ICE created a fake university, charged students, and then arrested them … For what?

ICE detained 146 students and 8 recruiters in a sting, where it “created” an accredited university, the University of Farmington, to lure international students into attending classes. Federal prosecutors allege that more than 600 students enrolled in the University of Farmington knew that the university was fake. 

The sting was part of a “pay to stay scheme” where, “foreign students could remain in the U.S. while working.” The scheme would have allowed students to stay in the United States as a result of foreign citizens falsely asserting that they were enrolled as full-time students in an approved educational program and were making normal progress toward completion of the course of study. But for many of the students, the university was very real. Students paid tuition to the university, hoping to receive an education, and, when they found out there would be no classes to attend, they unsuccessfully attempted to transfer. 

The University of Farmington portrayed itself as a “nationally accredited business and STEM institution to prospective students.” While nefarious, the ICE scheme is not illegal, nor is it a new low for ICE. In 2016, the DHS created the University of Northern New Jersey to charge 21 people with student and work visa fraud. Many of the students detained are from the Telugu-speaking region of India. India’s government is urging the U.S. to release the 129 students who have been arrested on immigration charges, while the 8 recruiters have been detained on criminal charges.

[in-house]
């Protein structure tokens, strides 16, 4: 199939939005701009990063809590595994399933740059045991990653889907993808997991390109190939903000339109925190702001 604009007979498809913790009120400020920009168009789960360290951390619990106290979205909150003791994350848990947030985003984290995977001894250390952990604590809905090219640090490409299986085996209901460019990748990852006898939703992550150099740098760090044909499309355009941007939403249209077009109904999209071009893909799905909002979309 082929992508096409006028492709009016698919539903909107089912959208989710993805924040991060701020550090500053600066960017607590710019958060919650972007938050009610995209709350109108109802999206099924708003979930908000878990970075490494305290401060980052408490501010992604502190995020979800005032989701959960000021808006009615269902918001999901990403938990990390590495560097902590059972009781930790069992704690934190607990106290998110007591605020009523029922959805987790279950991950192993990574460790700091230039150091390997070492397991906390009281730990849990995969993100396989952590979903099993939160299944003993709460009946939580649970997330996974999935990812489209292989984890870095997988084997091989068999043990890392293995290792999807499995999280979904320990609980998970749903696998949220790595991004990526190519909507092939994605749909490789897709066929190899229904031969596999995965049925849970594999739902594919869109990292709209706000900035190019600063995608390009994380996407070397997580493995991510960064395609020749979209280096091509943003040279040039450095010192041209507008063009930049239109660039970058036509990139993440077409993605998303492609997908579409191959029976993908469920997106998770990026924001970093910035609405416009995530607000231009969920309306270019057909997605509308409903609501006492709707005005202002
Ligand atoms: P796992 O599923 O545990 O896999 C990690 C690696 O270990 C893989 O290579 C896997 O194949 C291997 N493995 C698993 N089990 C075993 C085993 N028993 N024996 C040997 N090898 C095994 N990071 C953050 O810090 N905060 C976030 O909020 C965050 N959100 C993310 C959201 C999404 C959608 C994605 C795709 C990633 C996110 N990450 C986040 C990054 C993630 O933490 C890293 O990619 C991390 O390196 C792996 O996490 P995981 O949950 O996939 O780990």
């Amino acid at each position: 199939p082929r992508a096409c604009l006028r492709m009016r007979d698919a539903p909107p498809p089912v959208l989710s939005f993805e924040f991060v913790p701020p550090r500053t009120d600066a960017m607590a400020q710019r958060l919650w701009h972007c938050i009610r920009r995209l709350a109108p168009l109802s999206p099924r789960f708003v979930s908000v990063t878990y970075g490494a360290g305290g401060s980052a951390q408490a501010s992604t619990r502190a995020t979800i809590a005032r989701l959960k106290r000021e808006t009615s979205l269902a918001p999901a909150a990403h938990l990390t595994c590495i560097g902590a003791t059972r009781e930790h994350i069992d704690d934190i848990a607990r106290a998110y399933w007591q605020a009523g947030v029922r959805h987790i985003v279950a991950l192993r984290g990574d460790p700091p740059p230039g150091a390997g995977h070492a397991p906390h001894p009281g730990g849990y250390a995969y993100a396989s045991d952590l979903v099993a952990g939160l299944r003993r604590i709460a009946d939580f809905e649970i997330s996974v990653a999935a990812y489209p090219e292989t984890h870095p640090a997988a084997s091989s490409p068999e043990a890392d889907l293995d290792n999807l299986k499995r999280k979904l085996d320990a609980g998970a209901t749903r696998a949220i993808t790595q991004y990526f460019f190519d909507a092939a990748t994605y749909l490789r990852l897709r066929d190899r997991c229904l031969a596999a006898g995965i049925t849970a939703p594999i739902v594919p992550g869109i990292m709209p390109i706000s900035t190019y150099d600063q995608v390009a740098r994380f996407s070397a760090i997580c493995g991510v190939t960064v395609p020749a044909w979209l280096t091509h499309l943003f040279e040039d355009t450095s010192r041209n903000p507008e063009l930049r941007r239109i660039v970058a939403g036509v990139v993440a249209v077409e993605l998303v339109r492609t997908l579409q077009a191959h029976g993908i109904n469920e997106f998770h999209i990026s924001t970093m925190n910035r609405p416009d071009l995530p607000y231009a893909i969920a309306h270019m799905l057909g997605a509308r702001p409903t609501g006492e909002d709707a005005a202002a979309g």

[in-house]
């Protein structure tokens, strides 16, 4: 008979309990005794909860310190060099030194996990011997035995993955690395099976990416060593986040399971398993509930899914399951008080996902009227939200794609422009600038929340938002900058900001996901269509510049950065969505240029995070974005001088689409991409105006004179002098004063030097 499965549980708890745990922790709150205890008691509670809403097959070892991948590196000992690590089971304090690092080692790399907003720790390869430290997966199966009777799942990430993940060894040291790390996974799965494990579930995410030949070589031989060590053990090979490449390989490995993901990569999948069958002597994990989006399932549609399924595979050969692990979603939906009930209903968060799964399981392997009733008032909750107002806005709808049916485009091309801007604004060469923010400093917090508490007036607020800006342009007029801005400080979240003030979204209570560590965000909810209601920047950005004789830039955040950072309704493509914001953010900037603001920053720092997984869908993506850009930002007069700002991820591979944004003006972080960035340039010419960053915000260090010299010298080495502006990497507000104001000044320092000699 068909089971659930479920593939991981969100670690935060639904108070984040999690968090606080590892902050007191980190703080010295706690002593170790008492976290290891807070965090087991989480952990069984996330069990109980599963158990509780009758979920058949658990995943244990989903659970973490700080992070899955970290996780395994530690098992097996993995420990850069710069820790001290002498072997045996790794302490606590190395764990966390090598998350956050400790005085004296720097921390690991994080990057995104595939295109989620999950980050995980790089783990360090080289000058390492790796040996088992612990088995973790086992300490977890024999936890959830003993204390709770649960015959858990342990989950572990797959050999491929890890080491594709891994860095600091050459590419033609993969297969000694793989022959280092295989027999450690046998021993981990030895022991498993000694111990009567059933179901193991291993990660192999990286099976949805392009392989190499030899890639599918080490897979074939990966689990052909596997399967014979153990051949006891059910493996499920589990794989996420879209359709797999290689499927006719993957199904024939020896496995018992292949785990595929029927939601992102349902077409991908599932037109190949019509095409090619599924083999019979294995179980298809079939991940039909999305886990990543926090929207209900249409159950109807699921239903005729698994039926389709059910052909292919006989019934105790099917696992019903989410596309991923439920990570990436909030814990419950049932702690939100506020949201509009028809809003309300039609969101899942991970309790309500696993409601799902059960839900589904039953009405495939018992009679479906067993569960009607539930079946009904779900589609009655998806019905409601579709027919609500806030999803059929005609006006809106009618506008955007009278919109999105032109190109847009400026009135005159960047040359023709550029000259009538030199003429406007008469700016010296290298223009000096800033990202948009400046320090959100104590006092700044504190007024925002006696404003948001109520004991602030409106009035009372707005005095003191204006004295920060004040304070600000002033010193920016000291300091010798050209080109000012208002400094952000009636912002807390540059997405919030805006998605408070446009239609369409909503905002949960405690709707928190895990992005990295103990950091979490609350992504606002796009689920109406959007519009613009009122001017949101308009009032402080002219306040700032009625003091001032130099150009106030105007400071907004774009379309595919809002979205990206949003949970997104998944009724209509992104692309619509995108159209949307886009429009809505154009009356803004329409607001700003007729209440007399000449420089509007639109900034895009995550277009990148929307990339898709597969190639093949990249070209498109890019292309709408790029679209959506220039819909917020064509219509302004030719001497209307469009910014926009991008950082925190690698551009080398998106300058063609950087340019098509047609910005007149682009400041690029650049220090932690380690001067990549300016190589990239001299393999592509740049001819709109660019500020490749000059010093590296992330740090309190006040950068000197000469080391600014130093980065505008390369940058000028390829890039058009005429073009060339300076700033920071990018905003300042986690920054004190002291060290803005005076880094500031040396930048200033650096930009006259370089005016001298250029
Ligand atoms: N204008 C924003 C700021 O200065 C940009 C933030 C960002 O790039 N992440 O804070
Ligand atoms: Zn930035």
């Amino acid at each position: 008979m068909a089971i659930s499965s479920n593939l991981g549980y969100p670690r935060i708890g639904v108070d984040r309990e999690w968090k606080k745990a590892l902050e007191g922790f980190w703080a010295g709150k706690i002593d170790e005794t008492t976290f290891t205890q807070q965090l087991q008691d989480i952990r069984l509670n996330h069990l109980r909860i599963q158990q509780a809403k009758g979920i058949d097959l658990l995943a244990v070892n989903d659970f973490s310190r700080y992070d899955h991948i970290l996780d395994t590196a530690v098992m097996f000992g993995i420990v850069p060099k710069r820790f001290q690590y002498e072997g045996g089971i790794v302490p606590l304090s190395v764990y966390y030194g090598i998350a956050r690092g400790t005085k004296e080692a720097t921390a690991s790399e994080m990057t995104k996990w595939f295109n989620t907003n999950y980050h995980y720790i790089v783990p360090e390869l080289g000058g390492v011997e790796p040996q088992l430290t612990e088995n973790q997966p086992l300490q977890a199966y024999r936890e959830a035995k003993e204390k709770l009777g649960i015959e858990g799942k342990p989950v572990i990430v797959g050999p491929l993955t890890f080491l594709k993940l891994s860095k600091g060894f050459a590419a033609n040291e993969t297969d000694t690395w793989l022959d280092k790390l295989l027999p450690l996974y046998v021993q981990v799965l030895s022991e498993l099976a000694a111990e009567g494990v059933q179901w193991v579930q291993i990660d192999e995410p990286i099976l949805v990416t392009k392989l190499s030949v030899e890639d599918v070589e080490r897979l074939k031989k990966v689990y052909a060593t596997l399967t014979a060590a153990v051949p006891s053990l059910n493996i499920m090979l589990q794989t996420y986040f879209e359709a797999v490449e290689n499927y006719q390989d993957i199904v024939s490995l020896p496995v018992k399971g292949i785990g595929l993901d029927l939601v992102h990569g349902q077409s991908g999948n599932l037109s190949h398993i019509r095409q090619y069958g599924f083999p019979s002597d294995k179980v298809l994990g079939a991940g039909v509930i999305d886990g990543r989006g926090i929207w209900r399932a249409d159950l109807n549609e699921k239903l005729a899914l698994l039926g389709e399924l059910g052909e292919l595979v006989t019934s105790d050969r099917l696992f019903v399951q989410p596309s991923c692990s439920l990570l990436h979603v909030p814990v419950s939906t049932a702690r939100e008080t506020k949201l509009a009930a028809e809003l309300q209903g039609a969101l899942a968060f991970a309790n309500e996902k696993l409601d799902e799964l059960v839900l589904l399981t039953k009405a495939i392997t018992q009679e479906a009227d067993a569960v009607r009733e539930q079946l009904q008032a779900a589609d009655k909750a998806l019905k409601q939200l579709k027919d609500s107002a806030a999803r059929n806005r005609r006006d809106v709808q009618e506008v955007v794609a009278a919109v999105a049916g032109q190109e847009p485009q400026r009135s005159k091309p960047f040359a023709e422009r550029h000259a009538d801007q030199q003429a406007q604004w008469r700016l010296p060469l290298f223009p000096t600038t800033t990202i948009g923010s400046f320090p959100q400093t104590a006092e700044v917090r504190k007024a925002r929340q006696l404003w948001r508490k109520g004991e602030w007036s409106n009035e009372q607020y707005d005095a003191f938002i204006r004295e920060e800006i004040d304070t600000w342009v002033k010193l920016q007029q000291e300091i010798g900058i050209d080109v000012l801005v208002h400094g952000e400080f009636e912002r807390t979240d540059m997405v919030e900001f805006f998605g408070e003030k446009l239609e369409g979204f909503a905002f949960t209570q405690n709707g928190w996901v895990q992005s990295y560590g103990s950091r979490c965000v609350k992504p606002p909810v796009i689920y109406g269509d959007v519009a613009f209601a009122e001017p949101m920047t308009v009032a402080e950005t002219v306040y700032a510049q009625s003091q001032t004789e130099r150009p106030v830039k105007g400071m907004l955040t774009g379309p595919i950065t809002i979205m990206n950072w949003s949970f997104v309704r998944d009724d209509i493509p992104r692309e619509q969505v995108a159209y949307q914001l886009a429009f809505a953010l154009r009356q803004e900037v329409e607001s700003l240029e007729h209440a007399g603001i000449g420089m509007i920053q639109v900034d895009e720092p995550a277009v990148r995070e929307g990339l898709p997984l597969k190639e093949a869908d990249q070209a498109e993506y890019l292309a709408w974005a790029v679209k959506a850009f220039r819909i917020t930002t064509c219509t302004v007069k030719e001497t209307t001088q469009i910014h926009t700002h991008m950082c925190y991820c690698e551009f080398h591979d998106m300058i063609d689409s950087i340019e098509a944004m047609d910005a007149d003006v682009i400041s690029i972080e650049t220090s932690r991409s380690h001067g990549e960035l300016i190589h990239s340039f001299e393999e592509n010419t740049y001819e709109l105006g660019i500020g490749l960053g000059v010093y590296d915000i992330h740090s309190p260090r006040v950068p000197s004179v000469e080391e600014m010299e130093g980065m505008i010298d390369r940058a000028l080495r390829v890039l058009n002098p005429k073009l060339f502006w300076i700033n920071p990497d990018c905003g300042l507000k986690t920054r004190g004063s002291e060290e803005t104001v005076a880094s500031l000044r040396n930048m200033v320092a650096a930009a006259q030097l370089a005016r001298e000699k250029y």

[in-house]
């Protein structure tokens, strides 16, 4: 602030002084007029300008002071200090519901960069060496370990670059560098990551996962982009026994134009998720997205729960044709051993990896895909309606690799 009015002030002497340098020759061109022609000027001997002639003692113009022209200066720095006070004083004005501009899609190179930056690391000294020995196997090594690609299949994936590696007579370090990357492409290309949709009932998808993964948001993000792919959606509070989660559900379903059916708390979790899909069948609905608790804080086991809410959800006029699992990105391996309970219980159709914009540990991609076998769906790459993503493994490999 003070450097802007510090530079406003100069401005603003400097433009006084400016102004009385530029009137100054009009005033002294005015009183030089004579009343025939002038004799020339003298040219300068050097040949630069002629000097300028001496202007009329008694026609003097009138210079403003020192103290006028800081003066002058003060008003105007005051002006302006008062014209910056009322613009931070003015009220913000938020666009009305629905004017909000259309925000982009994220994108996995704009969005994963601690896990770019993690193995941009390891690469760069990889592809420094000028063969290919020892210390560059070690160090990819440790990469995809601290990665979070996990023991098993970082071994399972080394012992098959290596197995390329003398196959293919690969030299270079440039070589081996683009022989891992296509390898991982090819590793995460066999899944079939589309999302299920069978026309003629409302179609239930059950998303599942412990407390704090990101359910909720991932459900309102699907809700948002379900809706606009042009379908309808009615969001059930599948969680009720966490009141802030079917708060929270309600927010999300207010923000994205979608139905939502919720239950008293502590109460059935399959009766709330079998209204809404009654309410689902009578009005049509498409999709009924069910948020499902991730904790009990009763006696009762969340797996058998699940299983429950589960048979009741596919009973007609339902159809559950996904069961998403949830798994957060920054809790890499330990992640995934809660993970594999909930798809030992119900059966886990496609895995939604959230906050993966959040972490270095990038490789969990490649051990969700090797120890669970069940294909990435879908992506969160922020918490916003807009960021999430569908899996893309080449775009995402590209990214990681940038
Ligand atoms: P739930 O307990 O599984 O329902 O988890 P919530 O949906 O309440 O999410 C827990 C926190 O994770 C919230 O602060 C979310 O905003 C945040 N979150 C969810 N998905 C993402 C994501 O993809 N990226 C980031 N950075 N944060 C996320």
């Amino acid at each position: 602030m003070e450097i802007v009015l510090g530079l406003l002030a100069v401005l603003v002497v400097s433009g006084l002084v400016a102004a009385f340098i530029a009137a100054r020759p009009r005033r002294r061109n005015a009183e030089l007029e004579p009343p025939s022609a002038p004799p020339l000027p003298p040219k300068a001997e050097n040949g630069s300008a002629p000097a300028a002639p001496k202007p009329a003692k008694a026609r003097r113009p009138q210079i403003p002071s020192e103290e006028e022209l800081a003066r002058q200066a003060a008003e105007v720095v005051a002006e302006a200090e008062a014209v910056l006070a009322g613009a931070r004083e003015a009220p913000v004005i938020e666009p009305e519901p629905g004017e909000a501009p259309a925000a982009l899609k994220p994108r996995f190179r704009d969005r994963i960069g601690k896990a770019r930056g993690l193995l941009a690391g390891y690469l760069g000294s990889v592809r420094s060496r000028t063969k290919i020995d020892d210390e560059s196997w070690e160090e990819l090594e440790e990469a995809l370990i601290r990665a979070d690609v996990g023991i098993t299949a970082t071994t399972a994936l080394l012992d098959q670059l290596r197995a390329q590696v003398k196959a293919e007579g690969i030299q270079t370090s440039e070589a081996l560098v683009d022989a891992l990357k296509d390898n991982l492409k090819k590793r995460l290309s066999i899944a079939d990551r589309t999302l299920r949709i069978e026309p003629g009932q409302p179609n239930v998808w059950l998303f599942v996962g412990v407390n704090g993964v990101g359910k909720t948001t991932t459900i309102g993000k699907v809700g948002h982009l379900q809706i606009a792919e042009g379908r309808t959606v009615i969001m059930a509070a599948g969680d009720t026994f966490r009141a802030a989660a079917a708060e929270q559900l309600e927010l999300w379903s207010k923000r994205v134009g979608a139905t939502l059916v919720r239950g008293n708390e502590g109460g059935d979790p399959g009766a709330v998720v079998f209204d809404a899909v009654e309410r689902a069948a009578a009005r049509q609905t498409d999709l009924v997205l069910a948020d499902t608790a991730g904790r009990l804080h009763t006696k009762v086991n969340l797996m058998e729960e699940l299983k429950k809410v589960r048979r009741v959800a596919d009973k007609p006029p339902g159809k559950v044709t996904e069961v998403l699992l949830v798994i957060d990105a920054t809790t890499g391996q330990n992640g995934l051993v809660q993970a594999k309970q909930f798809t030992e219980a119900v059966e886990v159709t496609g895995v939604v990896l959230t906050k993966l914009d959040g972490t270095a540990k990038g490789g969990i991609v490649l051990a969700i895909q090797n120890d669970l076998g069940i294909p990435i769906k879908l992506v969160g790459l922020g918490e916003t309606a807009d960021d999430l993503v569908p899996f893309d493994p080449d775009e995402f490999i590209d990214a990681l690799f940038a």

According to defense attorneys, the students enrolled in the university with the intent to obtain jobs under a visa program known as CPT (Curricular Practical Training) that allows students to work in the U.S. Those programs are legitimate; the U.S. tricked students into joining the University of Farmington. The website and media was so developed for the University that there was a LinkedIn page for the “President” of Farmington, Ali Milani, and a Facebook page with a series of events hosted on the calendars. The website also claimed the university had been authorized to enroll international students by the U.S. Department of Homeland Security. 

Attorney Prashanthi Reddy said that the students were told that they were following immigration laws: “The students paid them for tuition fees and were trapped once they realized that classes were not being held, as some didn’t have the money to transfer and pay tuition at another university. Some did transfer out, some said they called and emailed the university and asked for SEVIS to be transferred but did not get a response, some other said they were reassured by the fact that the University was accredited and listen on the ICE website.”

While this is not considered a sting operation, but baiting, students were assured that they were doing the best they could to obtain higher education in the United States and doing so legally. How well the website had been developed and the fact that students paid for such education is even more sinister. To assume the intention of the international students had been to abuse a system wherein they would be able to work is just that, an assumption. Students saw a university that promoted the teaching of business and STEM, and they wanted to continue their education. ICE used that to prey on them. For what?

(Photo Credit: ThisIsInsider)